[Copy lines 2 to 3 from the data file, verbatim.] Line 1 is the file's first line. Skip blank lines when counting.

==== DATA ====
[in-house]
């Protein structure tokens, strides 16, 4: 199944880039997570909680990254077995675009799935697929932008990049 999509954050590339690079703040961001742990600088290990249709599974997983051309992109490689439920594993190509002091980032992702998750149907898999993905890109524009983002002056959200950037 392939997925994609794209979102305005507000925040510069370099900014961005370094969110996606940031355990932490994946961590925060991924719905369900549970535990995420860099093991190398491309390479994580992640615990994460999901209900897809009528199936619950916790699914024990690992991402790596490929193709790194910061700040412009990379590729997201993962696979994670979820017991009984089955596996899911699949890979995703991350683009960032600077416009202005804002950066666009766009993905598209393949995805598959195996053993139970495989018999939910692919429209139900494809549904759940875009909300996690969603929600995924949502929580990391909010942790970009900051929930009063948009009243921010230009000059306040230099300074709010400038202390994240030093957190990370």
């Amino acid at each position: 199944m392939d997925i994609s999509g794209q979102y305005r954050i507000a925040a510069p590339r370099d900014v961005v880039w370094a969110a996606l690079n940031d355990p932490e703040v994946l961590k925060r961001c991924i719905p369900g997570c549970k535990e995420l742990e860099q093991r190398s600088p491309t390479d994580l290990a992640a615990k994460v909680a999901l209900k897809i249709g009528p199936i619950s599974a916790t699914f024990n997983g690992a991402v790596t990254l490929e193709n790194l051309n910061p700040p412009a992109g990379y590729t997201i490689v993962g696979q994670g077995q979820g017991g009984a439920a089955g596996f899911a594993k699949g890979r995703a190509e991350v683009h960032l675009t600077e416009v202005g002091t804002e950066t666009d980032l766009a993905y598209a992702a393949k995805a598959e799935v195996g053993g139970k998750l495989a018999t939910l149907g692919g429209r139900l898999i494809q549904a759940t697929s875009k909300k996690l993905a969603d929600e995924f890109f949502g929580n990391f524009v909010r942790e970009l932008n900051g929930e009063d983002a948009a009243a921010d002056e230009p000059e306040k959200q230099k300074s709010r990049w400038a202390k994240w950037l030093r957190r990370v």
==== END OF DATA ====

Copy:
């Protein structure tokens, strides 16, 4: 199944880039997570909680990254077995675009799935697929932008990049 999509954050590339690079703040961001742990600088290990249709599974997983051309992109490689439920594993190509002091980032992702998750149907898999993905890109524009983002002056959200950037 392939997925994609794209979102305005507000925040510069370099900014961005370094969110996606940031355990932490994946961590925060991924719905369900549970535990995420860099093991190398491309390479994580992640615990994460999901209900897809009528199936619950916790699914024990690992991402790596490929193709790194910061700040412009990379590729997201993962696979994670979820017991009984089955596996899911699949890979995703991350683009960032600077416009202005804002950066666009766009993905598209393949995805598959195996053993139970495989018999939910692919429209139900494809549904759940875009909300996690969603929600995924949502929580990391909010942790970009900051929930009063948009009243921010230009000059306040230099300074709010400038202390994240030093957190990370």
């Amino acid at each position: 199944m392939d997925i994609s999509g794209q979102y305005r954050i507000a925040a510069p590339r370099d900014v961005v880039w370094a969110a996606l690079n940031d355990p932490e703040v994946l961590k925060r961001c991924i719905p369900g997570c549970k535990e995420l742990e860099q093991r190398s600088p491309t390479d994580l290990a992640a615990k994460v909680a999901l209900k897809i249709g009528p199936i619950s599974a916790t699914f024990n997983g690992a991402v790596t990254l490929e193709n790194l051309n910061p700040p412009a992109g990379y590729t997201i490689v993962g696979q994670g077995q979820g017991g009984a439920a089955g596996f899911a594993k699949g890979r995703a190509e991350v683009h960032l675009t600077e416009v202005g002091t804002e950066t666009d980032l766009a993905y598209a992702a393949k995805a598959e799935v195996g053993g139970k998750l495989a018999t939910l149907g692919g429209r139900l898999i494809q549904a759940t697929s875009k909300k996690l993905a969603d929600e995924f890109f949502g929580n990391f524009v909010r942790e970009l932008n900051g929930e009063d983002a948009a009243a921010d002056e230009p000059e306040k959200q230099k300074s709010r990049w400038a202390k994240w950037l030093r957190r990370v």